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Assembly Series

A tradition of convening thought leaders since 1953

McKelvey School of Engineering

Book Talk with Jessica Johnson

Monday, February 15 | 4:00 PM - 5:30 PM

Virtual Event

Join Washington University Alumna, Jessica Johnson, as she talks about her new book, Wicked Flesh.

Johnson draws on archival documents scattered in institutions across three continents, written in multiple languages and largely from the perspective of colonial officials and slave-owning men, to recreate black women's experiences from coastal Senegal to French Saint-Domingue to Spanish Cuba to the swampy outposts of the Gulf Coast. Centering New Orleans as the quintessential site for investigating black women's practices of freedom in the Atlantic world, Wicked Flesh argues that African women and women of African descent endowed free status with meaning through active, aggressive, and sometimes unsuccessful intimate and kinship practices. Their stories, in both their successes and their failures, outline a practice of freedom that laid the groundwork for the emancipation struggles of the nineteenth century and reshaped the New World.

Please register for the event here: https://wustl.zoom.us/meeting/register/tJ0tduGprjksHNxcjfizdslzaKUfI1bVw0xR

Event Type

Lectures & Presentations


Arts & Sciences


Humanities & Society




#mmuf #wickedflesh

Event Contact

Wilmetta Toliver-Diallo | toliver-diallo@wustl.edu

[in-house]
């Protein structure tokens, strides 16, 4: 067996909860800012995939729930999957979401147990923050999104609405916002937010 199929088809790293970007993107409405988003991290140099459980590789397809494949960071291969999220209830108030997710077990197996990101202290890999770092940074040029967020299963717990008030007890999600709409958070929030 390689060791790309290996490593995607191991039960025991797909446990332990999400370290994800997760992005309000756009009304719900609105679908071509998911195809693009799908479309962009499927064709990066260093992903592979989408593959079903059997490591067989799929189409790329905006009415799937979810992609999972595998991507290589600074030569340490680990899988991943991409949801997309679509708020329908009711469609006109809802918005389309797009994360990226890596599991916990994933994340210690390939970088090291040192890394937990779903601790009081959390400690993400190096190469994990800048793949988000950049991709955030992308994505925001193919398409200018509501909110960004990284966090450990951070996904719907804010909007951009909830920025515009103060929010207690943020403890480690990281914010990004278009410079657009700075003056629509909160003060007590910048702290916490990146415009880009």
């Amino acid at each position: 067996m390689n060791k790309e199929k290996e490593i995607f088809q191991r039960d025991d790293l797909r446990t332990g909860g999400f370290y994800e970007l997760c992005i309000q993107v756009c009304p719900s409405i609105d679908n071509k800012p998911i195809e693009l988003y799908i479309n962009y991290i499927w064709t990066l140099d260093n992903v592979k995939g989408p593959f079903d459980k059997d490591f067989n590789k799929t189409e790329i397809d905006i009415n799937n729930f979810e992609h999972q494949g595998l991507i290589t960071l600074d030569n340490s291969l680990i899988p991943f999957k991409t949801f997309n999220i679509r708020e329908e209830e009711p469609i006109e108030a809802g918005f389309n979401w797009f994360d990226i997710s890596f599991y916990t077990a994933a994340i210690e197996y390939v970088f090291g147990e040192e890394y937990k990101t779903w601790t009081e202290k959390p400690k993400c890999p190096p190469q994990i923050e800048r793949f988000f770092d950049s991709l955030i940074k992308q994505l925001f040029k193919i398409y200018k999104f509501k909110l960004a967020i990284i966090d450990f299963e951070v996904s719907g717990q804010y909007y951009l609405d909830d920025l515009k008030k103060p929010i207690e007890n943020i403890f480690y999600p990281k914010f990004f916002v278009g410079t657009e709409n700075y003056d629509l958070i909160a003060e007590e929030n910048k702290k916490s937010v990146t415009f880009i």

Speaker Information

Jessica Marie Johnson is an assistant professor in Johnson is an assistant professor in the Department of History at the Johns Hopkins University.

Johnson is a historian of Atlantic slavery and the Atlantic African diaspora. As a historian, Johnson researches black diasporic freedom struggles from slavery to emancipation. As a digital humanist, Johnson explores ways digital and social media disseminate and create historical narratives, in particular, comparative histories of slavery and people of African descent.

She is the recipient of research fellowships and awards from the Woodrow Wilson Foundation, the Gilder-Lehrman Institute, and the Richards Civil War Era Center and Africana Research Center at the Pennsylvania State University, and the Mellon Postdoctoral Fellowship Program in the Program in African American History at the Library Company of Philadelphia.

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